Dean’s Message: Dr. Joseph Mannion
How do your friends and family members react when you tell them youre going to be a teacher? What do they say? Do they address the superficial issues like salary, long hours, dealing with the bureaucracy, lack of school funding? Or do they discuss such issues as the critical importance of serving others, helping children grow, becoming a life-long learner, exercising creativity, being absolutely in love with your job, and assuming the role of a social crusader as you help lead the charge to destroy ignorance?
And why do you want to be a teacher? How do you personally address that question as you sit and reflect on the future direction for your own life? If youre considering this remarkable profession, chances are good that youre one of those special individuals interested in serving others more than yourself, in measuring the worth of your life by how much you help rather than how much you make, who values giving more than getting, who realizes that life is a voyage of self-discovery as each day in the classroom unlocks more about yourself through those reflecting eyes of your students.
But teaching is also a privilege; a privilege each day to see children grow through new questions, ideas, and friendships never forgotten. It is indeed an absolute privilege to play a major role in helping children find their way through life. For it is only through the act of teaching - that desire to serve and help others - that we are enabled to touch the heart, the mind, the very soul of our students in such powerful and profound ways.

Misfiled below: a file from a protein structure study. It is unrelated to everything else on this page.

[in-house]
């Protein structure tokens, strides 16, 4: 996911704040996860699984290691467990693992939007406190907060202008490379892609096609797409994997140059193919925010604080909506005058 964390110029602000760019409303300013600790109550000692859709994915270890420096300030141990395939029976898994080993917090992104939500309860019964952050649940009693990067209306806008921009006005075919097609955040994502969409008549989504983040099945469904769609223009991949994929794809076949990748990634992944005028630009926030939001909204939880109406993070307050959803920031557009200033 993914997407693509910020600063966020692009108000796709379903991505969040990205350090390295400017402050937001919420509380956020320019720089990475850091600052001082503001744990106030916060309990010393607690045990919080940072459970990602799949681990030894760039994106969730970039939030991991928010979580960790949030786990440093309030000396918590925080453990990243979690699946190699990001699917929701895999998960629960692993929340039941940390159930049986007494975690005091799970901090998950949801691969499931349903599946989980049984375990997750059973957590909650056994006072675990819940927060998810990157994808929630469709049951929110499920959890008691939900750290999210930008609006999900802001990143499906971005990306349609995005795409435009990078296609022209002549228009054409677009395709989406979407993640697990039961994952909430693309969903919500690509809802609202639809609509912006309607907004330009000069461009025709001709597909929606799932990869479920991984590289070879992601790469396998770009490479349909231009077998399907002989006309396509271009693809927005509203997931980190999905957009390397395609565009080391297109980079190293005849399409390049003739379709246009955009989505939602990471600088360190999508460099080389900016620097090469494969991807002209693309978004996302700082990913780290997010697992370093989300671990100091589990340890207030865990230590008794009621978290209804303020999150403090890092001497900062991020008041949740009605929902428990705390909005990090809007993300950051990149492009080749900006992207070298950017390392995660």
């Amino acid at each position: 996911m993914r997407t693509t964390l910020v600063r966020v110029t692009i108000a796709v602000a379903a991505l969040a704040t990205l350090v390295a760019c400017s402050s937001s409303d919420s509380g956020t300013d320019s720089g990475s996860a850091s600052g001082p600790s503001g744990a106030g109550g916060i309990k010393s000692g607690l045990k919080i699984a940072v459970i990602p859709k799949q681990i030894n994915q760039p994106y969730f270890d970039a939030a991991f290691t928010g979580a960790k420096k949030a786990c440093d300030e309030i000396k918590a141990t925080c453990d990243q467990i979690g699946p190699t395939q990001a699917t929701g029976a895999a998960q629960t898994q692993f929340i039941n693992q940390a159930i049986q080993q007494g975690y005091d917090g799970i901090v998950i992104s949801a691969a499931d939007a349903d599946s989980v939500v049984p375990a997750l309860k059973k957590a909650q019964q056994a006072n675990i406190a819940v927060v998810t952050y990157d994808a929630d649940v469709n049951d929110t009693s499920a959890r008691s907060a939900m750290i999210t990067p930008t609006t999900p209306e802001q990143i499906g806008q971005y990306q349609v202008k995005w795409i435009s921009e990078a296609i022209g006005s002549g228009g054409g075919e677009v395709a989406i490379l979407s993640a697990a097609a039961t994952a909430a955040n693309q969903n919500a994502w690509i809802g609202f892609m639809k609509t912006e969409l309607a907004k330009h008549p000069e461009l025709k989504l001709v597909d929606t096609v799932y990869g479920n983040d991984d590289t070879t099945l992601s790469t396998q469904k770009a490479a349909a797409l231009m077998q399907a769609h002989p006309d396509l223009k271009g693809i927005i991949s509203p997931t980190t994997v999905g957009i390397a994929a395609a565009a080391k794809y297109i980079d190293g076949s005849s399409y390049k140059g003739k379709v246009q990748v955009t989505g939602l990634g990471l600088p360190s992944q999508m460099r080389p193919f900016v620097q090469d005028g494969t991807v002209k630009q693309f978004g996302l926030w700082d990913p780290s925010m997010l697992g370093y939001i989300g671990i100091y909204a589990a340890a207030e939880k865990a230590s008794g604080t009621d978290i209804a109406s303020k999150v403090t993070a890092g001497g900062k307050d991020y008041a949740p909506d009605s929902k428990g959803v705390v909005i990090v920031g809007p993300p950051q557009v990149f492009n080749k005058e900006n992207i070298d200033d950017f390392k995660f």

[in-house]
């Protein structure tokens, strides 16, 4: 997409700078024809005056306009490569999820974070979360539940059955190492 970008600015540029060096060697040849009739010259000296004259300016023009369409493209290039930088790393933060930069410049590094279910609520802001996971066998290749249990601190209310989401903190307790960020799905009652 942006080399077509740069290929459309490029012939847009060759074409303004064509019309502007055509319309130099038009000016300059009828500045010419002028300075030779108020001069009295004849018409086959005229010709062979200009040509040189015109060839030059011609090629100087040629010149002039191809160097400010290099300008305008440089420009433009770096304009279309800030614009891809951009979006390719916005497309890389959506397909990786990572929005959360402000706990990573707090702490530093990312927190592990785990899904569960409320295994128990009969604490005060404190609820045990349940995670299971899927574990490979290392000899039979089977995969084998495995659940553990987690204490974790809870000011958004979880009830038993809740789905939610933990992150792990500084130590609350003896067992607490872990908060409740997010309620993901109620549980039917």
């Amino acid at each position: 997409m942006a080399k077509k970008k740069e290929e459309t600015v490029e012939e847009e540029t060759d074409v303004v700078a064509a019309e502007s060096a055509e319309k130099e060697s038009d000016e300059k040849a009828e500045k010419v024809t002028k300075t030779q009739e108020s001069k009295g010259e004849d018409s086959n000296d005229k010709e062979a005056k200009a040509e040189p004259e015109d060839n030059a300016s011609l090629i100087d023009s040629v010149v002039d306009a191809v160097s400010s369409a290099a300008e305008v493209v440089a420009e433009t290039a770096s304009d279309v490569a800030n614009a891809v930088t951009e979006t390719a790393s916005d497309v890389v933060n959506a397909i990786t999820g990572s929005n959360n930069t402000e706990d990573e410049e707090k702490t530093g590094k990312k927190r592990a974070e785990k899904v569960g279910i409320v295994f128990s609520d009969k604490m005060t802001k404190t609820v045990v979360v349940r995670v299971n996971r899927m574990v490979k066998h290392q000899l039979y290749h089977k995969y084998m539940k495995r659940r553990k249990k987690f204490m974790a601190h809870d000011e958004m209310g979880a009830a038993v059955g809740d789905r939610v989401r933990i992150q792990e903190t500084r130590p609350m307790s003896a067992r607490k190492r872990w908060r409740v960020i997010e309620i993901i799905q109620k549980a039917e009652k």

Anyone who says theyre going to teach children immediately becomes an individual I respect and admire. I cannot imagine any profession in the world that takes so much courage, vitality, perseverance, and creativity. Teaching is indeed the most energizing yet exhausting, exhilarating yet deflating, most demanding, exciting, energy-draining, life-influencing career.
But dont allow anyone to fool you, nor delude yourself by believing anyone can be a teacher. It is an awesome responsibility! Teaching is not something you do by default; it is not a career one slides into for lack of something better to do. Teaching demands courage, commitment, energy, and a serious desire to serve others. Do you have what the job demands?
The Concordia teacher candidate is an average of 27 years old, comes from numerous ethnic backgrounds, usually has experience working with children (camp counselors, teacher aides, coaches, tutoring), exhibits moral character and high ethical standards (92% affiliated with a religious denomination), shows a genuine sensitivity to diversity issues and special needs children, plans and executes developmentally appropriate learning activities, learns competency in various methods of assessment, studies to pass all state required teacher licensing tests, and understands teaching as an act of supreme service to children and their families.
That same candidate undergoes a rigorous, heavily field-based program that fuses classroom theory and instructional skill building with numerous teaching experiences in real classrooms. But this is all just part of the journey. None of us ever arrive. Instead we are always in process, working to become the very best teacher we can be.
It is indeed a long, arduous but rewarding journey. If you decide to continue your quest to become a teacher, I invite you to explore how Concordia Universitys College of Education can assist you in becoming a member of the most vital profession on earth.